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VALLEY / VENTURA COUNTY SPORTS | THE COLLEGES

Forward Thinking for Back to School

August 16, 2000|FERNANDO DOMINGUEZ

Things we'd like to see this school year . . .

* Junior college football and basketball teams with fewer players from outside California.

Some coaches with pipelines to Division I schools in other states are taking up spots in their rosters with athletes who, for the most part, don't even know the location of the junior colleges to which they are headed.

The trade-off is sweet for both sides. A four-year school in Florida or Ohio or Nevada ships a hotshot recruit to a California junior college to straighten up academically.

The player helps the college win for two years and returns to the four-year school on scholarship.

Of course, there's out-of-state tuition the players have to pay, plus living expenses. But that's no big problem, because coaches know how to get the players student grants and loans. Any other money the player receives comes from jobs, relatives and who knows where else.

The increasing practice of recruiting athletes from out of state--even out of country--is contrary to the concept of community college. Someone should explain that to the win-at-all-costs coaches.

* Some honest-to-goodness, concrete proof that Cal State Northridge has a viable plan to build an on-campus football stadium.

We'd like to see blueprints. We'd like to see the fund-raising ledgers. We'd like to see action.

Since 1971, when Northridge started playing football at Devonshire Downs-turned-North Campus Stadium, almost every president and athletic director at the school has pledged to see through the construction of a stadium.

They have been empty promises and smoke screens.

With Northridge about to start its last season in the Big Sky Conference before joining the football-less Big West Conference, the university is no longer under pressure to build or upgrade a facility by a specific date, as mandated by the Big Sky.

That means administrators can drag their feet forever, much like their predecessors. Why do this year what you can put off for a decade?

Northridge officials admit they are de-emphasizing football, but maintain they will build a stadium. It doesn't add up.

Perhaps this school year will bring a clearer picture of how committed Northridge is to building a stadium--and even keeping football.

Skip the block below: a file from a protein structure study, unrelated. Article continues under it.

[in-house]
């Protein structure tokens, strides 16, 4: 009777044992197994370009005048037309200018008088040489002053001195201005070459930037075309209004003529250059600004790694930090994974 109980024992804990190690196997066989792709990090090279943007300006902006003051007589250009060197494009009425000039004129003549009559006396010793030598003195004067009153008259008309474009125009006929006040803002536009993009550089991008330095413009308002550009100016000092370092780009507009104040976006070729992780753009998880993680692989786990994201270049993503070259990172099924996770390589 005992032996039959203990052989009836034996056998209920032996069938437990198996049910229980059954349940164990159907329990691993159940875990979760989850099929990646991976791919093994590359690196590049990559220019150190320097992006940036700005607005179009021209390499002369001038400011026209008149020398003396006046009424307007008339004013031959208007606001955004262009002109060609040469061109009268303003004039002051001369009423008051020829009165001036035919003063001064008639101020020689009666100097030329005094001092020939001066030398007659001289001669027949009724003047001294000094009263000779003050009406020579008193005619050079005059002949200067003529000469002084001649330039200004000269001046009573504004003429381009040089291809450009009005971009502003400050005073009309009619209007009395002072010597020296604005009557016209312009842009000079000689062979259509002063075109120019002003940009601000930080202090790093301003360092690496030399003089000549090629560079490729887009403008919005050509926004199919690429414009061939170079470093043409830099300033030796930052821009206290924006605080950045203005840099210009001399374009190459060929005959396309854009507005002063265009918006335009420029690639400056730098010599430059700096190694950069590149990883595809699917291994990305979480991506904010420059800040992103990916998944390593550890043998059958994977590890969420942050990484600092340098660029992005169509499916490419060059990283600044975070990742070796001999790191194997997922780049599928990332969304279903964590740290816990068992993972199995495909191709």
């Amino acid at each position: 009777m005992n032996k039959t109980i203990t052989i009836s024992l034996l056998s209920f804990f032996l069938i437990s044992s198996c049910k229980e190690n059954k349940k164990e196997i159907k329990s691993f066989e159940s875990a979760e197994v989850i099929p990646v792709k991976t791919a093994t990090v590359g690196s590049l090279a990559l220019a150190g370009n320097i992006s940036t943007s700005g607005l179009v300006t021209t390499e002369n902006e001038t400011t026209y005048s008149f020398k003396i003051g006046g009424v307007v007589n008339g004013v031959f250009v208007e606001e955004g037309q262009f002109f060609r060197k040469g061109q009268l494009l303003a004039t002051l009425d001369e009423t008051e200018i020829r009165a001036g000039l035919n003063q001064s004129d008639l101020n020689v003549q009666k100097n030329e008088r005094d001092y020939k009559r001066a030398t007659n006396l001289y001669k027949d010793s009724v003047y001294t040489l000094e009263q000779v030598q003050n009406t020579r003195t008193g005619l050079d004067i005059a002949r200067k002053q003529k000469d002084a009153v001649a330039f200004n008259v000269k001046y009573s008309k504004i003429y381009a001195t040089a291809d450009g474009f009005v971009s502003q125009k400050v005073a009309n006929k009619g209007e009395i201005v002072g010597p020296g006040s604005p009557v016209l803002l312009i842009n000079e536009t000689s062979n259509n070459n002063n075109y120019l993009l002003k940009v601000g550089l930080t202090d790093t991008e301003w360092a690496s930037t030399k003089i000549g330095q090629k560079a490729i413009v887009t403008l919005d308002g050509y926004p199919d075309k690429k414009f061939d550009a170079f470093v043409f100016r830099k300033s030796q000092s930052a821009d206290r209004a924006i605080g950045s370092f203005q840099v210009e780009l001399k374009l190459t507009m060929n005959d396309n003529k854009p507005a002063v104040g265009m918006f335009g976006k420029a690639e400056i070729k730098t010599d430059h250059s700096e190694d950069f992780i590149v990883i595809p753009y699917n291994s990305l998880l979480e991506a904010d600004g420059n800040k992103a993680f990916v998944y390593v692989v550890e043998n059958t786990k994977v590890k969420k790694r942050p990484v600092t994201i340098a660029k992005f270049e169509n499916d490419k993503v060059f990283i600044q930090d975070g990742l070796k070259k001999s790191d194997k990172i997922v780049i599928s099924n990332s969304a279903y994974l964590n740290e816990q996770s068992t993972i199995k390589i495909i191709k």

* More people attending college games in the region.

Whether at junior colleges, Northridge, Cal Lutheran or The Master's, talented athletes often toil in nearly deserted fields and arenas where all the "fans" seem to arrive in the same van.

Funny thing is, there's probably more entertainment value for the dollar at many of those games than elsewhere.

* Mission College actually moving forward with plans to reinstate men's and women's soccer, baseball and softball in 2001-02.

The school needs to get its act together over the next months and hire the personnel required to accomplish the task, from an athletic director to coaches, assistants and trainers.

It also must secure fields, equipment and transportation.

The time to start taking steps is now, not down the road when those who want to see sports back at Mission demand a progress report and get nothing but excuses.

* Wealthy alumni of schools in the region, especially junior colleges, stand up and be counted during fund-raising campaigns.

Some professional athletes give back to their former schools with cash gifts or by lending their names to fund-raising events, such as golf tournaments.

But many others don't, forgetting their roots and those who helped refine their skills. And that's a shame.

Consider Pierce. The Brahmas are among the top baseball teams in the state every year, but their facility badly needs some sprucing. A little paint, a tarp for the outfield fence, just to name a couple of needs.

Are all the deep pockets out there listening?

Let's hope so. And let's hope they don't let this school year end without making a difference.

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